Lawyers must counsel clients in the nascent industry of state-legalized cannabis that their routine business affairs violate federal law, a situation that new Attorney General William Barr calls “untenable.” It requires lawyers involved in the cannabis space to remain conscious of evolving law.
In 2009, Deputy AG David Ogden issued a memorandum to federal prosecutors in states that had passed medical marijuana laws. It said that federal resources should not focus on individuals in compliance with existing state laws providing for the medical use of marijuana. In 2013, Deputy AG James Cole published an update identifying eight enforcement priorities that were important to the federal government and would guide the DOJ’s enforcement of marijuana matters. It identified situations in which banks might run afoul of federal law, including providing services to a marijuana-related business knowing that it is diverting marijuana to a state where marijuana sales are illegal.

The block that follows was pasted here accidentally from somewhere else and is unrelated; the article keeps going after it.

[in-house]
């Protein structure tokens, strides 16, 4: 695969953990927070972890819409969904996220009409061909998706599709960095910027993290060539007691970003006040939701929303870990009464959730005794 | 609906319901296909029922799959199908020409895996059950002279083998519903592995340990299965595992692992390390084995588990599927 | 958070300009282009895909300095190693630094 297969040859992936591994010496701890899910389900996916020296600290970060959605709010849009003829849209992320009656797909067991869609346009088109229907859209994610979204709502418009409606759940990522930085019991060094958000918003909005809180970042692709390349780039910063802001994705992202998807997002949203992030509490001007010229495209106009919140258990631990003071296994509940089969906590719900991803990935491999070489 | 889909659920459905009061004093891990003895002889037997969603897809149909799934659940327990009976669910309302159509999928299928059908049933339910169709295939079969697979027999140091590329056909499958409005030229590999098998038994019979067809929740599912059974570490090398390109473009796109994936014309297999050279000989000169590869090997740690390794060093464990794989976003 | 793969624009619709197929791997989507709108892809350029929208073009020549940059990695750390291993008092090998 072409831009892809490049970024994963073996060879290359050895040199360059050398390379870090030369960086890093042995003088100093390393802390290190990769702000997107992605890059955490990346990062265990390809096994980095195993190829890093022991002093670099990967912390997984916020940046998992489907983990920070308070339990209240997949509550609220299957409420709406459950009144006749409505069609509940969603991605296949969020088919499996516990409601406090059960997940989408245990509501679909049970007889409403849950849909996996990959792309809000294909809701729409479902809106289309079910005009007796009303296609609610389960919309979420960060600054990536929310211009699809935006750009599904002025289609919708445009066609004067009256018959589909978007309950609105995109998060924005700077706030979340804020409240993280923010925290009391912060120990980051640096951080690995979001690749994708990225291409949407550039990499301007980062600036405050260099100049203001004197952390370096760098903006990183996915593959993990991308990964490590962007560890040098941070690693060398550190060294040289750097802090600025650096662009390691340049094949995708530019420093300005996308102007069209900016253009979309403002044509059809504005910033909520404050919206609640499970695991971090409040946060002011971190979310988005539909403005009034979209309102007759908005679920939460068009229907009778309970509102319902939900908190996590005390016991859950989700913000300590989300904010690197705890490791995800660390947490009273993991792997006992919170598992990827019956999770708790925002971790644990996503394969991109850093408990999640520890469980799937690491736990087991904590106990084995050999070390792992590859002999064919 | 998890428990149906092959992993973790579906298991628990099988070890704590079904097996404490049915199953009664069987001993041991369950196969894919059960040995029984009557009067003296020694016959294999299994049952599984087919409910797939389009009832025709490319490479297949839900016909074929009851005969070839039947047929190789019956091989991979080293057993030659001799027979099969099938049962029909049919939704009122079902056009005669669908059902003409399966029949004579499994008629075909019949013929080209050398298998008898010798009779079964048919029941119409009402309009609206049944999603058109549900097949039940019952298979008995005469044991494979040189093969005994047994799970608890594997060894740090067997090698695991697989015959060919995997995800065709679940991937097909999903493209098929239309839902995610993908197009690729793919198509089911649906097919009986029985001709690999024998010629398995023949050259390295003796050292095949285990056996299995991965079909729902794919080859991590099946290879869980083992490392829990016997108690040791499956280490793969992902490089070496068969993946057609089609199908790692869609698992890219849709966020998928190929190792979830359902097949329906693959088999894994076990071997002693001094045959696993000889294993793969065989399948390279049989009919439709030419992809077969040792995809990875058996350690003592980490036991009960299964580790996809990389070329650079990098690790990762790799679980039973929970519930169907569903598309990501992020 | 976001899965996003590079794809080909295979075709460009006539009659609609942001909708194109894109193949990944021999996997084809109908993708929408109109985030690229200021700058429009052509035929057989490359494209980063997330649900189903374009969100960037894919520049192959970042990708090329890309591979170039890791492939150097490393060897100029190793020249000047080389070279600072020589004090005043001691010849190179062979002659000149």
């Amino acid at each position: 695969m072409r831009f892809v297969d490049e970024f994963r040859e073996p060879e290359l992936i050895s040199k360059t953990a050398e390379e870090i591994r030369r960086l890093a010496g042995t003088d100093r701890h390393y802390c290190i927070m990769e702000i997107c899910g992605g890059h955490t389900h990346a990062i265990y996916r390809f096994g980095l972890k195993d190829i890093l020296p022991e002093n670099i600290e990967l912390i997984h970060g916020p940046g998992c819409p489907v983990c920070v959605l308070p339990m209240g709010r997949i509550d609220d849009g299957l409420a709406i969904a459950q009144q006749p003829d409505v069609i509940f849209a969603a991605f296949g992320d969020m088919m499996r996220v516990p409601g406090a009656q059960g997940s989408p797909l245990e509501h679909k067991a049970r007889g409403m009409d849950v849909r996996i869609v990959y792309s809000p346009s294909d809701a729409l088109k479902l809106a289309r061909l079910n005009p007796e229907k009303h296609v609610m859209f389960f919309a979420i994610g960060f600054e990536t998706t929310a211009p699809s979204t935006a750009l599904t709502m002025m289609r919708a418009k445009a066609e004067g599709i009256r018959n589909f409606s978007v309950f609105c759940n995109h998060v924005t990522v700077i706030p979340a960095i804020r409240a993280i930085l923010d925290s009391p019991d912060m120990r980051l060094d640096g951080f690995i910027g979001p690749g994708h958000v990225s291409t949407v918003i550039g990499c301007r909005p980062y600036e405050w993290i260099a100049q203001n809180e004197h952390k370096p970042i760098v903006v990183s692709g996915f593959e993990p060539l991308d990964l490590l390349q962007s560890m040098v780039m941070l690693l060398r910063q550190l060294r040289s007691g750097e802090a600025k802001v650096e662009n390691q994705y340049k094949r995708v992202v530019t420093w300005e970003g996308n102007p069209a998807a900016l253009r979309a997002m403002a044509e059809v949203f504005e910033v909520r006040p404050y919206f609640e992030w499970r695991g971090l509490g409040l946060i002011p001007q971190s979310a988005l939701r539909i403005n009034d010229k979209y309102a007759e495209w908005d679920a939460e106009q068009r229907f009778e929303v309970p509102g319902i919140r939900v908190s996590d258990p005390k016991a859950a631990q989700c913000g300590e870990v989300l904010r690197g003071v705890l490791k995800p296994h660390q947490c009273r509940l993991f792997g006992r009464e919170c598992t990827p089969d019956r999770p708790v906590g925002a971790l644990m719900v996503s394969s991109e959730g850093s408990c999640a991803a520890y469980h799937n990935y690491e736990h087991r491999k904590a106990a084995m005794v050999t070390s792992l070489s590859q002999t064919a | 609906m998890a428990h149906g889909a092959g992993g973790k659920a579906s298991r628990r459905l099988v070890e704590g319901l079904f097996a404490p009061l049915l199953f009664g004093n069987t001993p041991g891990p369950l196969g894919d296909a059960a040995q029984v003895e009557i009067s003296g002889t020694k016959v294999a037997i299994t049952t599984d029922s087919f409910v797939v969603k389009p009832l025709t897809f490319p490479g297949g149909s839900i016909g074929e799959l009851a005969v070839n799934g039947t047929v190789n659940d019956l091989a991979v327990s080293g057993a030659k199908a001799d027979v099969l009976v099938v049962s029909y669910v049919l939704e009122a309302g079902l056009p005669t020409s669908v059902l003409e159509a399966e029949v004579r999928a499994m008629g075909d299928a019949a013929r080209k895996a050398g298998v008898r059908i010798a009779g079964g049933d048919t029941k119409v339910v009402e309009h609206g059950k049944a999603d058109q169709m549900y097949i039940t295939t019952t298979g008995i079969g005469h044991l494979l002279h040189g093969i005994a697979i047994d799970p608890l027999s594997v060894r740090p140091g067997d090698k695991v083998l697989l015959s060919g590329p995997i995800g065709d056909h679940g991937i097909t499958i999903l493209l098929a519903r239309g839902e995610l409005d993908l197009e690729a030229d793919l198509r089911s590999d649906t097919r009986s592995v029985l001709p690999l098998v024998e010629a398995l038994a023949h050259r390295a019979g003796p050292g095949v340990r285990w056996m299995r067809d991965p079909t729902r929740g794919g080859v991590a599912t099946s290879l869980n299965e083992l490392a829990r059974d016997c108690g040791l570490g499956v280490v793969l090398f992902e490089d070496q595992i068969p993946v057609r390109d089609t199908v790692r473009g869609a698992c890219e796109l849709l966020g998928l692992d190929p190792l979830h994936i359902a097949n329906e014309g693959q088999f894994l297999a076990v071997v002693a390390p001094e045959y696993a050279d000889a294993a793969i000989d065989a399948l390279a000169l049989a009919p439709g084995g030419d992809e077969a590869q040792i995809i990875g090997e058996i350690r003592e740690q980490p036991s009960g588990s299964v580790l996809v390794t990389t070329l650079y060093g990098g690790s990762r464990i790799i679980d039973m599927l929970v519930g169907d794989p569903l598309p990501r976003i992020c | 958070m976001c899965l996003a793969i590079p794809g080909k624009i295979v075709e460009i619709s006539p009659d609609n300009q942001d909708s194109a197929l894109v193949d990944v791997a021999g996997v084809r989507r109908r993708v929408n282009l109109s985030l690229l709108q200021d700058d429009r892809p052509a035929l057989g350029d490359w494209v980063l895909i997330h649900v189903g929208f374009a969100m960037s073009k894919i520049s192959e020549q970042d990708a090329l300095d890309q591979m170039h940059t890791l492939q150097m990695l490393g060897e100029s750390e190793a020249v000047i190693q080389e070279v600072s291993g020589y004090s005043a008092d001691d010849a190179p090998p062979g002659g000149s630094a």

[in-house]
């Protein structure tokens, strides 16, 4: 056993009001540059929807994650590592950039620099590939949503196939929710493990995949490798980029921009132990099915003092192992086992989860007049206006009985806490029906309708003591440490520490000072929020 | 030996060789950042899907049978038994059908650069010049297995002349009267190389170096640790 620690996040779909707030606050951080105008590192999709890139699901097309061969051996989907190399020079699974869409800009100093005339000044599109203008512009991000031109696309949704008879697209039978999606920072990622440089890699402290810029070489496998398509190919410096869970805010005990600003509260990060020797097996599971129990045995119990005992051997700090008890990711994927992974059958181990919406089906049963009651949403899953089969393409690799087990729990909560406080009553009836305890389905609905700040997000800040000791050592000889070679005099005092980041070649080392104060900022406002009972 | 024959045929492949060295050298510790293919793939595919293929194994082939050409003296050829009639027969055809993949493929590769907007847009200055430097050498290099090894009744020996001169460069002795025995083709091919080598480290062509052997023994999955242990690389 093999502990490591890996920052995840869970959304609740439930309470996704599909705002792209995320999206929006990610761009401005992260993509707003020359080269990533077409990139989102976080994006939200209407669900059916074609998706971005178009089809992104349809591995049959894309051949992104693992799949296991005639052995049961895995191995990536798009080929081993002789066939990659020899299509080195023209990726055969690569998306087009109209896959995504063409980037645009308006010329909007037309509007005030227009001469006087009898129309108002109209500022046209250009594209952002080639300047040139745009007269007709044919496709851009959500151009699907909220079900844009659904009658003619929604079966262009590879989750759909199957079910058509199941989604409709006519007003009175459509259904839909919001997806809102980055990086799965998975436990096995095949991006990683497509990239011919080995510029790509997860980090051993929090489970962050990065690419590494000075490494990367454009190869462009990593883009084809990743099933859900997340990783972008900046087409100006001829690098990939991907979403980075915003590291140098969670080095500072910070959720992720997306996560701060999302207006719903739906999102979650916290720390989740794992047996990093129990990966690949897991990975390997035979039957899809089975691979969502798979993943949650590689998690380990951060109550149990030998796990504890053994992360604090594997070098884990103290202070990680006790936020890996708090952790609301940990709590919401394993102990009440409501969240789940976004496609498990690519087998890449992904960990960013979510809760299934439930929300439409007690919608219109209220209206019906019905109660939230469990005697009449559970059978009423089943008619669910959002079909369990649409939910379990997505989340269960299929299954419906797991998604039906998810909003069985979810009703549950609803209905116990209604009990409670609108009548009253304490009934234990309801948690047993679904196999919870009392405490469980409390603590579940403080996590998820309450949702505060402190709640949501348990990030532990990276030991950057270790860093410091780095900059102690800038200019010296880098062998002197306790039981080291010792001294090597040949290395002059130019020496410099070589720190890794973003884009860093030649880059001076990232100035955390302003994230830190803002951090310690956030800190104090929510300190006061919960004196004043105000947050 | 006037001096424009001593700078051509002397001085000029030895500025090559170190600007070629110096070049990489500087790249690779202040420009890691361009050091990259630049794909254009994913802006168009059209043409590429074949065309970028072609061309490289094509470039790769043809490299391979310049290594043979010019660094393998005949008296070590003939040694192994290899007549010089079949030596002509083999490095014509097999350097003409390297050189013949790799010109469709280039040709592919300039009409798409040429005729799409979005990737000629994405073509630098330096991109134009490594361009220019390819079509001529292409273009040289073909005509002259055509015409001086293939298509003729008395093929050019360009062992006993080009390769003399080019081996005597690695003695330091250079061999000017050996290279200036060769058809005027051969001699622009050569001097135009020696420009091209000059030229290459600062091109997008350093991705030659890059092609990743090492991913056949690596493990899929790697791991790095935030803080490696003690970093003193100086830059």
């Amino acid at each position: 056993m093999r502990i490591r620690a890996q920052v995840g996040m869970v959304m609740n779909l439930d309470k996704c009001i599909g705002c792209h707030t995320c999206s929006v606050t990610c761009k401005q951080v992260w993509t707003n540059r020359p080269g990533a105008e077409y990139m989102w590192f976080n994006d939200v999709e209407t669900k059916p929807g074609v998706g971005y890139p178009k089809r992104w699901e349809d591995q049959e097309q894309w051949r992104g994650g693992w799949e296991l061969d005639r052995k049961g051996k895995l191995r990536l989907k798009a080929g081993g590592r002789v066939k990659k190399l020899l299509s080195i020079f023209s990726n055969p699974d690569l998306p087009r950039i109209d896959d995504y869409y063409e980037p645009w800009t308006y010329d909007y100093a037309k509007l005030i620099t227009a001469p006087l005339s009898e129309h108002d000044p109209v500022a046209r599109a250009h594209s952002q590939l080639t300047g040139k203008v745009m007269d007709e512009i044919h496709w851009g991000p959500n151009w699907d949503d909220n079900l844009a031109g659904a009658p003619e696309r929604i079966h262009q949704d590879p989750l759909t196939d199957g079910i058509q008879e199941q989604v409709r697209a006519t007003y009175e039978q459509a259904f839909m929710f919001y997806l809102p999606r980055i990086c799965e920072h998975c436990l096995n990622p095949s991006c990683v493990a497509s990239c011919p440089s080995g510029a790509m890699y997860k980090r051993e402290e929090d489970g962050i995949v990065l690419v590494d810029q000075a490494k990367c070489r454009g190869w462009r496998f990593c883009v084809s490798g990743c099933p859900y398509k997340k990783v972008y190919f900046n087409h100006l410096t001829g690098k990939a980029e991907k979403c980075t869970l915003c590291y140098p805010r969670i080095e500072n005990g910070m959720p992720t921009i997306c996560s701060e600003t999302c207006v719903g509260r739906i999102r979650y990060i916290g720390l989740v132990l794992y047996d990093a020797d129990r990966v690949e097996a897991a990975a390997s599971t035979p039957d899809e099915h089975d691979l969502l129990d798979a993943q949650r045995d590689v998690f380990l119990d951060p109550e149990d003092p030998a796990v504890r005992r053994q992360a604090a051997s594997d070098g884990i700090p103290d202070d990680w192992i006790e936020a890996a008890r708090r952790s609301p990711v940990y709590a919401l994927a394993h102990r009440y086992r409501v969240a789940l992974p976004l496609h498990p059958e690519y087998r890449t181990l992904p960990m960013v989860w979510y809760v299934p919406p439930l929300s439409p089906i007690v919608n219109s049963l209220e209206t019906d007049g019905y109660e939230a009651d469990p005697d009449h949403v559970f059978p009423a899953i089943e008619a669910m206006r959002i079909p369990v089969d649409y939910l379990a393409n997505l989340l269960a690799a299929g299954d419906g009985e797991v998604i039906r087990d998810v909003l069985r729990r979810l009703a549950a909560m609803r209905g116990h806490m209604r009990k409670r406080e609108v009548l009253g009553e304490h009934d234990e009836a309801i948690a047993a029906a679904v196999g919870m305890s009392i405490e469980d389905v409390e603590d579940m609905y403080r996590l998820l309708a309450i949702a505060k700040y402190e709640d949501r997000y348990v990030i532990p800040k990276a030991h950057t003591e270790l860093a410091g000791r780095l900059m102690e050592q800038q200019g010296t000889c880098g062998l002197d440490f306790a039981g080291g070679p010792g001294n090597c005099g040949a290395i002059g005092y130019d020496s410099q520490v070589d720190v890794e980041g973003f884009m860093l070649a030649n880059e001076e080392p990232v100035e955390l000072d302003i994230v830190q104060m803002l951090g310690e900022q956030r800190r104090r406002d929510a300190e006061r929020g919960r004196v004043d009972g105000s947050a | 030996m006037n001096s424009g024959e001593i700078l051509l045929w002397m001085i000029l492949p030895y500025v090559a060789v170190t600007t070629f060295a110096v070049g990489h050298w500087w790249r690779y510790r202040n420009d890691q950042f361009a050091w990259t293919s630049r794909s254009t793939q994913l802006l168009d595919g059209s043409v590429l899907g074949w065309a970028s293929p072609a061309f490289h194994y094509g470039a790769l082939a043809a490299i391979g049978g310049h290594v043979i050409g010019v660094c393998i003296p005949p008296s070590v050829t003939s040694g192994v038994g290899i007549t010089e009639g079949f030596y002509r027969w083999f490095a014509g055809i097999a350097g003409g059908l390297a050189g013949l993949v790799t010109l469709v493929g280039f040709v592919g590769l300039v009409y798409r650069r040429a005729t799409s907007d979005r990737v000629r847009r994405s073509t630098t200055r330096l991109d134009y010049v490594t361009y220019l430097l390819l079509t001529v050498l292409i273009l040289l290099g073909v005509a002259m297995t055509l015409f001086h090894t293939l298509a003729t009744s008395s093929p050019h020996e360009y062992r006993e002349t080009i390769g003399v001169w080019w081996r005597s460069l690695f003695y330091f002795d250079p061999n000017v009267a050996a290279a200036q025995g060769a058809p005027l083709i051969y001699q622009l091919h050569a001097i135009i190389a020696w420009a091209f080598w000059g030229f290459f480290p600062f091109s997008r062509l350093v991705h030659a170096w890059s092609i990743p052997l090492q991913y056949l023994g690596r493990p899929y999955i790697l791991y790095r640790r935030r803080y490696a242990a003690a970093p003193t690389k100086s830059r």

Former AG Sessions retracted both Ogden and Cole Memos in favor of a harder line; but nothing much changed because of an amendment to the federal spending bill, first approved in 2014 and every year thereafter, which prevents the DOJ from using federal funds to prosecute state-compliant medical marijuana operators in states that have legal cannabis programs. A 2016 Ninth Circuit interpretation strengthened the prohibition. In light of this amendment, even if the DOJ wants to prosecute state-compliant persons and businesses in the medical cannabis space, it has no funding.